The FCC instituted several reforms to the Lifeline program last year, including a rule requiring customers to recertify their eligibility annually. The top six carriers in the program told the FCC they dropped about 33 percent of their Lifeline customers — almost 3.3 million subscribers — after reviewing eligibility recertification in December.
Other reforms include a new national database for telephone companies to check customer addresses.
“Once it's up and running, carriers will be required to query this database when they add a subscriber,” said FCC spokesman Mark Wigfield. “If that household has a Lifeline service already, then they won't be able to sign up again. That will be a proactive way to deal with duplicate subscriptions.”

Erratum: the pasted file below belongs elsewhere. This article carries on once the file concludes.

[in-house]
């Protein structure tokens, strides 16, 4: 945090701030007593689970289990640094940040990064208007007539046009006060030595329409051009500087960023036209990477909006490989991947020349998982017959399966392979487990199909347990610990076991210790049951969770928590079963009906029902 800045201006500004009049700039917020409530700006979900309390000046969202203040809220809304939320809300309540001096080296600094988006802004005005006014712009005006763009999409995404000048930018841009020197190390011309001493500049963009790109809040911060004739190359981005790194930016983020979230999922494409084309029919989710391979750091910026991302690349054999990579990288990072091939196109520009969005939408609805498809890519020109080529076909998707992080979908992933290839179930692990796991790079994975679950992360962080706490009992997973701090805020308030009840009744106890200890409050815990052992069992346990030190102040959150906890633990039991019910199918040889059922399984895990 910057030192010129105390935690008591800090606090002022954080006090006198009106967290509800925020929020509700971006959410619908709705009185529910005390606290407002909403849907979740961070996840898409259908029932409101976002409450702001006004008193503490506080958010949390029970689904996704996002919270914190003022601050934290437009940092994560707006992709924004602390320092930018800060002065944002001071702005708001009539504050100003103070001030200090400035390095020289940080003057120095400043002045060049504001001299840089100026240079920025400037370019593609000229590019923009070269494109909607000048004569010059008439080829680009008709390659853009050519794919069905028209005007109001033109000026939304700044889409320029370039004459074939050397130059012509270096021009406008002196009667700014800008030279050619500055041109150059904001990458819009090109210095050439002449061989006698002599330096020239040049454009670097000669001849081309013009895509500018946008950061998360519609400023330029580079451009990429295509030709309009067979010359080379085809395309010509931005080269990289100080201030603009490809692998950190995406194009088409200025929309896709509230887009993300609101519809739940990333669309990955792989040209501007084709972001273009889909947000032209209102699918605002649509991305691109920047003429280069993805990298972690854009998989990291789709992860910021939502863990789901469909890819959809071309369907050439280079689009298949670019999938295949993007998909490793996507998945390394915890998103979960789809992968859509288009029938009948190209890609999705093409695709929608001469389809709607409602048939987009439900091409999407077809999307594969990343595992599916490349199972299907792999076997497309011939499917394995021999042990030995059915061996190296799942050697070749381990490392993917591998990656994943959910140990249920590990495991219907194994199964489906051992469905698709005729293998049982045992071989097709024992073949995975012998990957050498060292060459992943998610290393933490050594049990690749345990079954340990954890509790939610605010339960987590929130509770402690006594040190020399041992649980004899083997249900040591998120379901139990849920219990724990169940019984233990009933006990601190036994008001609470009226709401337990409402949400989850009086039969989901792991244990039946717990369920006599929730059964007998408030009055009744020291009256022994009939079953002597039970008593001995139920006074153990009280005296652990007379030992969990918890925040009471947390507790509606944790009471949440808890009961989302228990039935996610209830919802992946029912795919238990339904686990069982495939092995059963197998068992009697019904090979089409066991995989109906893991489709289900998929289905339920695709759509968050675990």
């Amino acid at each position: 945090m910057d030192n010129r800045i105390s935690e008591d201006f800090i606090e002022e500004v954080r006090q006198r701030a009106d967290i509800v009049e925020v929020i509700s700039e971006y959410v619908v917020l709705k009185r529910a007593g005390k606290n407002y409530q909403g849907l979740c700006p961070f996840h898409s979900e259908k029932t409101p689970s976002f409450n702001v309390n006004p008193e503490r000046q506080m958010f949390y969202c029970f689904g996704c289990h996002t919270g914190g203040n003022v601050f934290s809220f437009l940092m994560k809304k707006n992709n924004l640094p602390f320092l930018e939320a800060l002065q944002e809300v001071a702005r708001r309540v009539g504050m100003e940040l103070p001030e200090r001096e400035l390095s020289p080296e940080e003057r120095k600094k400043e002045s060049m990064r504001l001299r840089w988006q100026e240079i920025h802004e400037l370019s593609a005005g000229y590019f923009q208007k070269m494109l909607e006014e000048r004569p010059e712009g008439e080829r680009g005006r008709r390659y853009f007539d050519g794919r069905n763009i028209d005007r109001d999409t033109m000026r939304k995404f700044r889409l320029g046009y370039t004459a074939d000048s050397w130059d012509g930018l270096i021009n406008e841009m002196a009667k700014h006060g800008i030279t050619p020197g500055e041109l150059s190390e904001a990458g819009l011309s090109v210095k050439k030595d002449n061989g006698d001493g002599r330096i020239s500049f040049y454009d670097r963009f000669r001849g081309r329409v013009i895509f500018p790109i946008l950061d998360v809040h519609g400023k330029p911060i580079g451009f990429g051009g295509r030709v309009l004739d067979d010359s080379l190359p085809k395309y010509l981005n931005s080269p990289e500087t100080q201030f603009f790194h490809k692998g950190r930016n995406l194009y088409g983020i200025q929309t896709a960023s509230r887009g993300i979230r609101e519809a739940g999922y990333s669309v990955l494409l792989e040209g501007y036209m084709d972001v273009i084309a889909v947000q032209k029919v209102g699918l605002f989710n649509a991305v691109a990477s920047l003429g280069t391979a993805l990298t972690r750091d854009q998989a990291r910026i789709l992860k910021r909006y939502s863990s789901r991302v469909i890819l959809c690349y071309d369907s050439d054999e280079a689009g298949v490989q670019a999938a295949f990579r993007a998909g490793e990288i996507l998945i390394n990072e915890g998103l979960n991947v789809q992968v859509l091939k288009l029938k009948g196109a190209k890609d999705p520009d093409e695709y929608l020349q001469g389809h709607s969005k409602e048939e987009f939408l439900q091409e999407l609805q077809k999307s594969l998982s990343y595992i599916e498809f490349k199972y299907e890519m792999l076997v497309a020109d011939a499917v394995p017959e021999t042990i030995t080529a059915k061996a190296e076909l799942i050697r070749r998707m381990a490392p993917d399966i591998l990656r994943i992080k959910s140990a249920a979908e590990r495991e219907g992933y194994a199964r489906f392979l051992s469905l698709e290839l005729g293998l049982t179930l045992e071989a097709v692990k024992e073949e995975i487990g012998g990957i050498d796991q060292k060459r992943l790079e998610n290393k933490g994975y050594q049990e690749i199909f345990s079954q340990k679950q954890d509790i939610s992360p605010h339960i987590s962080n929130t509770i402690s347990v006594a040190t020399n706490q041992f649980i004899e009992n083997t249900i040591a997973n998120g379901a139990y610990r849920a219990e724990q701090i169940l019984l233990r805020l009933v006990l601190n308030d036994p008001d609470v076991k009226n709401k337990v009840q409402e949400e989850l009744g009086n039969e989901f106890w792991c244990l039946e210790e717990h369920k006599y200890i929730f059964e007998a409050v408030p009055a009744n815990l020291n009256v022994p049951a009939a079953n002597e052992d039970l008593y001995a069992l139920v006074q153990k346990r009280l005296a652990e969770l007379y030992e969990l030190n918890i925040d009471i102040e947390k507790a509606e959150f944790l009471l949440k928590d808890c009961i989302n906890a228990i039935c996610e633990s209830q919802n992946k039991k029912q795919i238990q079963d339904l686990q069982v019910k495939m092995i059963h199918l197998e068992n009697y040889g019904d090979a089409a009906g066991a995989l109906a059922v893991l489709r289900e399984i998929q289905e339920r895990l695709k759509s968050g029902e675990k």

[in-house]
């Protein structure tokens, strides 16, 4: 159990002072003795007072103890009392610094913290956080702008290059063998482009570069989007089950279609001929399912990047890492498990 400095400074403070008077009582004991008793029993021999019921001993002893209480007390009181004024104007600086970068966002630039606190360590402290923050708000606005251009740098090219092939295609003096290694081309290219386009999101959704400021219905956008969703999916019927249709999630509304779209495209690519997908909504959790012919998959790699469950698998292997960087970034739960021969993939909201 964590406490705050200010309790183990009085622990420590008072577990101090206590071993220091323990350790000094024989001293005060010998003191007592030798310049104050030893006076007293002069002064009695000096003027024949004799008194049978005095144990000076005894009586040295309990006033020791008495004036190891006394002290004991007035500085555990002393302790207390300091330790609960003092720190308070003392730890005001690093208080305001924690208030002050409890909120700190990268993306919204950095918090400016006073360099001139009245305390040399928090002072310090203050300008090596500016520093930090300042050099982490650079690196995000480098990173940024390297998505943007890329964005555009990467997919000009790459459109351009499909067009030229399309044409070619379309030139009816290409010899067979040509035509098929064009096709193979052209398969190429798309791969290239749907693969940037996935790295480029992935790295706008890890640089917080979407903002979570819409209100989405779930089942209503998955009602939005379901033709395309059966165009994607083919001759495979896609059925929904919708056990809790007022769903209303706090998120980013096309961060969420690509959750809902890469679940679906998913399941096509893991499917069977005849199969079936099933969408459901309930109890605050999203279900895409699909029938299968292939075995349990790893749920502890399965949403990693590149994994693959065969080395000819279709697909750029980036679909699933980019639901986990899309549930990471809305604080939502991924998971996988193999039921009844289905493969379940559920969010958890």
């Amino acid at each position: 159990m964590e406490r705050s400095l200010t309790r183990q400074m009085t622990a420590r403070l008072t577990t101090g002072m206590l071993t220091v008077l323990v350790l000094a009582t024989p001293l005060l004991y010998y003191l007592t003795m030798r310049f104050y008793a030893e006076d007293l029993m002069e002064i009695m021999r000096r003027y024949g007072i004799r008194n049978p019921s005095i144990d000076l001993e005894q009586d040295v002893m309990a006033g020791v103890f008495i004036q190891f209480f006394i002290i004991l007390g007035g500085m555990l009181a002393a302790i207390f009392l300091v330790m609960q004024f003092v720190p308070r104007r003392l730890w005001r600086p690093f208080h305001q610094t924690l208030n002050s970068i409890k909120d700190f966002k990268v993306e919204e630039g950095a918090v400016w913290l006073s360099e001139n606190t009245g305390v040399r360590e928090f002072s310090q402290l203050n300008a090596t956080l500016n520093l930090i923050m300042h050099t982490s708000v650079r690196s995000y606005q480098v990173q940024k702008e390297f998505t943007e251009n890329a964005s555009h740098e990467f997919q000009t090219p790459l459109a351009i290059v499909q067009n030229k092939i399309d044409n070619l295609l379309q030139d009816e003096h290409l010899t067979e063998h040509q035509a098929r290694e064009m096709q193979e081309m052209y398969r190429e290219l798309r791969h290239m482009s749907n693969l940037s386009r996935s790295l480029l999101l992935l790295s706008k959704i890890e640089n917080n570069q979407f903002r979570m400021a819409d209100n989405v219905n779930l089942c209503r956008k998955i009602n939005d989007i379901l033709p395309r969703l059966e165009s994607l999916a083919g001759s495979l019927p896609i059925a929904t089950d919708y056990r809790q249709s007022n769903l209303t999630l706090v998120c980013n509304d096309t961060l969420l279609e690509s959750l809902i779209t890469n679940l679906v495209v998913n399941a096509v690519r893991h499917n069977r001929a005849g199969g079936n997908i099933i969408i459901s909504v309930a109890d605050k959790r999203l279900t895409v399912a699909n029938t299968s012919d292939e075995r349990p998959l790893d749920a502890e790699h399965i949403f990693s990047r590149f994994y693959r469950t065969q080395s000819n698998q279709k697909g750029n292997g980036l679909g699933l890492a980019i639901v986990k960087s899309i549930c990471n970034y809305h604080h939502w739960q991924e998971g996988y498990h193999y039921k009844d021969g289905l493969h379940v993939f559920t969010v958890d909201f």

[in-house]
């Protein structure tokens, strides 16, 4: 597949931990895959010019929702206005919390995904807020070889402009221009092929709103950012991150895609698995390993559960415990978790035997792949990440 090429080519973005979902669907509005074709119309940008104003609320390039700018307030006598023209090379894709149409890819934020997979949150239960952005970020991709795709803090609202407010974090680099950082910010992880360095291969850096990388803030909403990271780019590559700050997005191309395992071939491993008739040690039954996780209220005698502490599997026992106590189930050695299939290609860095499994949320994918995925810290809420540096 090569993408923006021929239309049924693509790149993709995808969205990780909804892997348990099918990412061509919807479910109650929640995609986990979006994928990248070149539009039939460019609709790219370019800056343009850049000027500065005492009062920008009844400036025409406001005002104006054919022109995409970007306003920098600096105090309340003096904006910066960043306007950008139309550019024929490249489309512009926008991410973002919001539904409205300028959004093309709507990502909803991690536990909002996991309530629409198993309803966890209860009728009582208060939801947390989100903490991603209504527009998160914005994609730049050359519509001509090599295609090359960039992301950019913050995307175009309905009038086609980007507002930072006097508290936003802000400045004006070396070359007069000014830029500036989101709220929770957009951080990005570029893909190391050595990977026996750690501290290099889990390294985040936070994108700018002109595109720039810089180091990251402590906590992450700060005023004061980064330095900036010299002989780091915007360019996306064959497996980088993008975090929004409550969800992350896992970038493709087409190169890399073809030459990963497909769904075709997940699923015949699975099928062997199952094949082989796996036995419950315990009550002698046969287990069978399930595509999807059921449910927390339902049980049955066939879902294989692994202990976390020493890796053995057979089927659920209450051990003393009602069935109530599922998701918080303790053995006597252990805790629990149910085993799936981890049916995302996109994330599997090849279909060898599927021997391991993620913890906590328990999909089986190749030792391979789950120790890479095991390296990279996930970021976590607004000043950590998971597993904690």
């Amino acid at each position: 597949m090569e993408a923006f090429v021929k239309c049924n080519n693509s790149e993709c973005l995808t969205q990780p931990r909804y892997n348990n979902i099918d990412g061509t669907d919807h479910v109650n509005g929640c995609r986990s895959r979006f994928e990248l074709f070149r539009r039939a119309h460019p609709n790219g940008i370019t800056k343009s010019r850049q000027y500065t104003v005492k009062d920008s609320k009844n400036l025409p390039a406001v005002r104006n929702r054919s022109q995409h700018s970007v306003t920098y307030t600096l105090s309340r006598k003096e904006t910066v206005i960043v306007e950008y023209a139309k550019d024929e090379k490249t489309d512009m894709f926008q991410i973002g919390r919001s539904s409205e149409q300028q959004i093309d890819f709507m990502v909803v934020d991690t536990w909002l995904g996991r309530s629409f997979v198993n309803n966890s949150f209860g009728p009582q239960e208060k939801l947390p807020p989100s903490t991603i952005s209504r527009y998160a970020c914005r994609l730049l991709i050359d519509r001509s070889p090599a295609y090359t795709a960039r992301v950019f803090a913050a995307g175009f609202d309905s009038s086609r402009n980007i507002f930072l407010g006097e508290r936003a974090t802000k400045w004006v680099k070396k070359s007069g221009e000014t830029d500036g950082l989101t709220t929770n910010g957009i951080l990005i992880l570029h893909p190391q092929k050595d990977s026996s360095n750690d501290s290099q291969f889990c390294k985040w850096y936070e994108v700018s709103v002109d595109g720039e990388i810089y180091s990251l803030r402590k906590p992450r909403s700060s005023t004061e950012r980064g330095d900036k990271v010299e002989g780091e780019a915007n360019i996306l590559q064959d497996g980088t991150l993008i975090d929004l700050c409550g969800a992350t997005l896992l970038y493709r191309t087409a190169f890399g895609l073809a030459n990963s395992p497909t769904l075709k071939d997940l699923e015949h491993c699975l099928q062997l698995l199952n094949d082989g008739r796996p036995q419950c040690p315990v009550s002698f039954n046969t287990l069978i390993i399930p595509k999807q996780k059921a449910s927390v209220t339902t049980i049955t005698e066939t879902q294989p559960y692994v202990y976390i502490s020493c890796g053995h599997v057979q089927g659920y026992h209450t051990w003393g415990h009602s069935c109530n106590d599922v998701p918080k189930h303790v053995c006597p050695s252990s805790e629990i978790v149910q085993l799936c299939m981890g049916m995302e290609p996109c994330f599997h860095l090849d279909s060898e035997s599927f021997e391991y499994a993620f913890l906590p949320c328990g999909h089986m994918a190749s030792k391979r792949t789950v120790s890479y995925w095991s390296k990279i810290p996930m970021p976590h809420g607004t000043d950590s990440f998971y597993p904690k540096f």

Separately, public utility division officials at the Oklahoma Corporation Commission this month filed cases against five phone companies providing wireless Lifeline service in Oklahoma, including TerraCom. Officials want to know if the companies have been verifying applicant eligibility for the program.
Phone company reimbursements from the federal Lifeline program in Oklahoma jumped to $218 million last year, up from $90 million in 2011, according to data from the Universal Service Administrative Co., a nonprofit that administers the Universal Service Fund.